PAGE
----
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Court reform should start with complete amnesty

We agree with many critics of the current municipal court system, including community activists, grass-roots organizations and Saint Louis University’s Law Clinic, who have consistently advocated for the elimination of the current court systems.

We are cautiously optimistic that the Missouri Supreme Court’s Municipal Division Work Group, co-chaired by attorney and former Judge Booker T. Shaw, will grasp this historic moment by recommending structural changes that bring about real justice and fairness to those citizens who reside in St. Louis County and beyond and have suffered under the current system.

A major issue in St. Louis County is the plethora of municipalities. These municipalities have their own rules, fines, processes and culture. Many of these fines and processes are draconian in their impact on citizens. In addition, there is a perverse, incestuous orgy of role conflicts involving police, prosecutors and judges serving this interest.

Over the years, this circle of interest has not been conducive to the fairest outcome for community residents who are made to pay exorbitant fees in order to get free of its grasp.

As has been dutifully noted in the scathing report by the U.S. Department of Justice (DOJ), the Ferguson municipal court practices “disproportionately harms African Americans. It further stems in part from intentional discrimination in violation of the constitution.”

While the DOJ’s investigation only covered the City of Ferguson, the same case can be made of the other St. Louis County courts. For decades, an exploitative system has existed that served the interest of the municipalities. The penalties and fines were egregious and excessive, and many indigent people and their families suffered. In order to correct the historical wrongs, complete amnesty must occur for all minor outstanding infractions.

We don’t have to wait until the Supreme Court Municipal Division Work Group finishes its report, we can act now!

Municipal courts should grant amnesty to all cases involving minor offenses (including traffic stops, outstanding court warrants, manner of walking on the roadway, housing code violations, failure to appear, failure to make timely payments and license suspension) from 2012 to February 2015 and maintain a complete cessation of prosecuting the foregoing practices as a means of generating revenue.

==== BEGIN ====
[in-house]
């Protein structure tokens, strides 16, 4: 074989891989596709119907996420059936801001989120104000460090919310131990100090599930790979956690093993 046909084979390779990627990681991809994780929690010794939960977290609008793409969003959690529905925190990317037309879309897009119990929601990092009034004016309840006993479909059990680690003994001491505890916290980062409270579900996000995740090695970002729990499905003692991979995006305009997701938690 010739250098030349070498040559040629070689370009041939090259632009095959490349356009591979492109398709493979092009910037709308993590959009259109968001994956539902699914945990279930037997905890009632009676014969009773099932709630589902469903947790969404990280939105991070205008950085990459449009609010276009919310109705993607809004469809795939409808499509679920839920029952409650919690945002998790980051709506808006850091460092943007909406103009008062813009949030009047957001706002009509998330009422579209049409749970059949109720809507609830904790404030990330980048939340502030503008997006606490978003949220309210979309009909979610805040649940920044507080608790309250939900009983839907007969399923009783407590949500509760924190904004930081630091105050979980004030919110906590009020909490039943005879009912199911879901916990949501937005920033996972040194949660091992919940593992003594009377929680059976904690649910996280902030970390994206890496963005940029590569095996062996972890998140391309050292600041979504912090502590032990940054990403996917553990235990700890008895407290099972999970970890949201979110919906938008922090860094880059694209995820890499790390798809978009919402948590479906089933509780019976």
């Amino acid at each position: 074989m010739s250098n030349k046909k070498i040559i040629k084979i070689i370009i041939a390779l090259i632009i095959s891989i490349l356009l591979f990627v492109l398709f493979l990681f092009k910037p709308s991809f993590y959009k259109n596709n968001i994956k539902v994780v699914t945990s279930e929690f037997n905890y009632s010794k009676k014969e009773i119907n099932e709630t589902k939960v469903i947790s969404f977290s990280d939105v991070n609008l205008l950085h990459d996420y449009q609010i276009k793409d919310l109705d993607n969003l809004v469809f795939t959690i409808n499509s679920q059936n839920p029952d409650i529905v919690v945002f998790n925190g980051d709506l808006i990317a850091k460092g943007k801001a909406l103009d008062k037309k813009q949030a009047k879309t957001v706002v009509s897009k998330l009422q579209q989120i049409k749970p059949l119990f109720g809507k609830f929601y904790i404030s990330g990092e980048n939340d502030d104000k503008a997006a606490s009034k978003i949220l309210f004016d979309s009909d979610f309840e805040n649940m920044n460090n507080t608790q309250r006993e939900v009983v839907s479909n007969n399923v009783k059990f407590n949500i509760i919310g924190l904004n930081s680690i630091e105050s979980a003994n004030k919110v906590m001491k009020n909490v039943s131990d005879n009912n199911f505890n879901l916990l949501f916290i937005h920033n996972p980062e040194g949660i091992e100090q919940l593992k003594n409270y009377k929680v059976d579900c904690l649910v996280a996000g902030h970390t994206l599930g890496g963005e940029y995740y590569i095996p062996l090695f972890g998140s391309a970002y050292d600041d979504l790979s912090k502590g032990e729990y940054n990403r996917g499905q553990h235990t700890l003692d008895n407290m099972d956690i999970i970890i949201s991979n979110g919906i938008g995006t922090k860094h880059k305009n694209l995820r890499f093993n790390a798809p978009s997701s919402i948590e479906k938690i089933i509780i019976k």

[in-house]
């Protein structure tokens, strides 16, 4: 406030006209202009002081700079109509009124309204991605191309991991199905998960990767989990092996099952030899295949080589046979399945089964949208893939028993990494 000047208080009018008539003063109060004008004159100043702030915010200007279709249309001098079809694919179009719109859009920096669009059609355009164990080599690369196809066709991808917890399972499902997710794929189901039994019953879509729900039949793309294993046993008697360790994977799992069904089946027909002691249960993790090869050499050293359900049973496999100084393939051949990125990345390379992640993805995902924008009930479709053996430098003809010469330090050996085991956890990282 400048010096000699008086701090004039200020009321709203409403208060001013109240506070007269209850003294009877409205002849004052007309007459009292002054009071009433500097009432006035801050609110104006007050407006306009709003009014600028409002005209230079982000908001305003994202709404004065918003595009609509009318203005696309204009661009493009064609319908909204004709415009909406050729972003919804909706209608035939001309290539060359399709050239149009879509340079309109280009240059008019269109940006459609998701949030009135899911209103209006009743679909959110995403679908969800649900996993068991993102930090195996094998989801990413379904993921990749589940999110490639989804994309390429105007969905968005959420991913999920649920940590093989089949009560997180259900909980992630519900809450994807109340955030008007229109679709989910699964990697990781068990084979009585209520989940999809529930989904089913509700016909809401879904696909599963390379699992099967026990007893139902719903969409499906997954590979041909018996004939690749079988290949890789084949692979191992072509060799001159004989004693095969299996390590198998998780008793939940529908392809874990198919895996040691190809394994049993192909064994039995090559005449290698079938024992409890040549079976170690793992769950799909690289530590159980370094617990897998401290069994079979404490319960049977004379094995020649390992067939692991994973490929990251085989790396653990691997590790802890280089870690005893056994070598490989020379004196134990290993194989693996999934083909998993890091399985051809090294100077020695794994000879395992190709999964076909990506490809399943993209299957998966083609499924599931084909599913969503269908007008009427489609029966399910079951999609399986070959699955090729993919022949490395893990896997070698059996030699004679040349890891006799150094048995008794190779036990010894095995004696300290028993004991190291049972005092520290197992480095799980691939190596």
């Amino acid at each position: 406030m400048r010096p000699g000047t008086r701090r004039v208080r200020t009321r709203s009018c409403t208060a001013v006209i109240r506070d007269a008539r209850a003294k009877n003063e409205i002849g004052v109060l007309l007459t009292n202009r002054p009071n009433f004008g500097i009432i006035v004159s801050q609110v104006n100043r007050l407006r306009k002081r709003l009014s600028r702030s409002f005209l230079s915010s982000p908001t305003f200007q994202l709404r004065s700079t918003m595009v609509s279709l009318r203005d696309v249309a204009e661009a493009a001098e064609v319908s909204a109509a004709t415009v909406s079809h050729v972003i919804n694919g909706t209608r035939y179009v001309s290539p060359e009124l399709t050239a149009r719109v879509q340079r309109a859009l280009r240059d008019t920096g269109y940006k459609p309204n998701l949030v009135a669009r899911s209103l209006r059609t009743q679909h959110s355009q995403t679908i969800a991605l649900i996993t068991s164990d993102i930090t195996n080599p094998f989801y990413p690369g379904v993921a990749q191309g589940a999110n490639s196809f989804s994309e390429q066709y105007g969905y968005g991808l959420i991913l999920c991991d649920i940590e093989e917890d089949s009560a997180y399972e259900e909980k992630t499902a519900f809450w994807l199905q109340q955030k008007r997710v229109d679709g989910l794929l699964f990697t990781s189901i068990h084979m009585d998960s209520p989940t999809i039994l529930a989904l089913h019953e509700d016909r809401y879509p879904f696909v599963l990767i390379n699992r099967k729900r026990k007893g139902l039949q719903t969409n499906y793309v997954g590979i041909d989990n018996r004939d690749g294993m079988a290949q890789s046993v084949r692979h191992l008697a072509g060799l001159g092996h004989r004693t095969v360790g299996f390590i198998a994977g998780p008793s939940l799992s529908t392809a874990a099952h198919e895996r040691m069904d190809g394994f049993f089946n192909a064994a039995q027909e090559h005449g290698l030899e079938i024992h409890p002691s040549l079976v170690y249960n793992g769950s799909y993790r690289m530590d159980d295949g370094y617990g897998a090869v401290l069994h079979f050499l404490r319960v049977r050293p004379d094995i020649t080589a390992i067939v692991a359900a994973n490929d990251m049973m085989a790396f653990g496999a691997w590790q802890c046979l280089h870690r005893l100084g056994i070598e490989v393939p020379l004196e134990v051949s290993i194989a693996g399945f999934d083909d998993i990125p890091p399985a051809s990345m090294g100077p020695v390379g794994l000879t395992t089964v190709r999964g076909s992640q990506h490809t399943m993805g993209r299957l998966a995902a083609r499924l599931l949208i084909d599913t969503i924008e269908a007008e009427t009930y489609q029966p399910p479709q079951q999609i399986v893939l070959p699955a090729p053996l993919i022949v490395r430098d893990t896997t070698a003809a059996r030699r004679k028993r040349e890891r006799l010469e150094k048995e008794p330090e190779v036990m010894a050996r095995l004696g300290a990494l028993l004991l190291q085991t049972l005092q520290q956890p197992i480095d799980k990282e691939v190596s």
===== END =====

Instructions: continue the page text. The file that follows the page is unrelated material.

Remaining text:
We should cap at five percent the annual revenue that a municipality can acquire from traffic tickets, warrants, bond payments, fines and court costs. Courts should utilize community service as a legitimate option for paying fines, fees, warrants and court costs, especially for indigent populations, or where the cost will result in undue hardship on the family’s household income. Courts should reduce and cap the amount of fines and court costs that can accumulate against an individual in all municipalities to an amount that is reasonably based on the individual’s ability to pay.

Municipalities should utilize warrant recall as standard practice always available to the public.

Municipalities should immediately return all posted bonds to the person who paid for the arrested person’s release. Payment should be made immediately and in person, not mailed to an address. This is an important step in eliminating the economic exploitation of municipal residents. Monies sitting in accounts generate interest for the municipalities, and there is no legitimate reason a waiting period has to be exacted for those who may need cash the most.

For decades, municipalities have existed as self-serving financial mechanisms to extract profit from those who have the least. Observing municipal court proceedings involving indigent African Americans in St. Louis County is akin to observing a slave auction. One sees officials who are predominately white presiding over the judicial auction block, deciding the fate of a predominately black populace. One sees this population unable to pay and further penalized for being poor, black and lacking legal representation. It is unfair and unjust.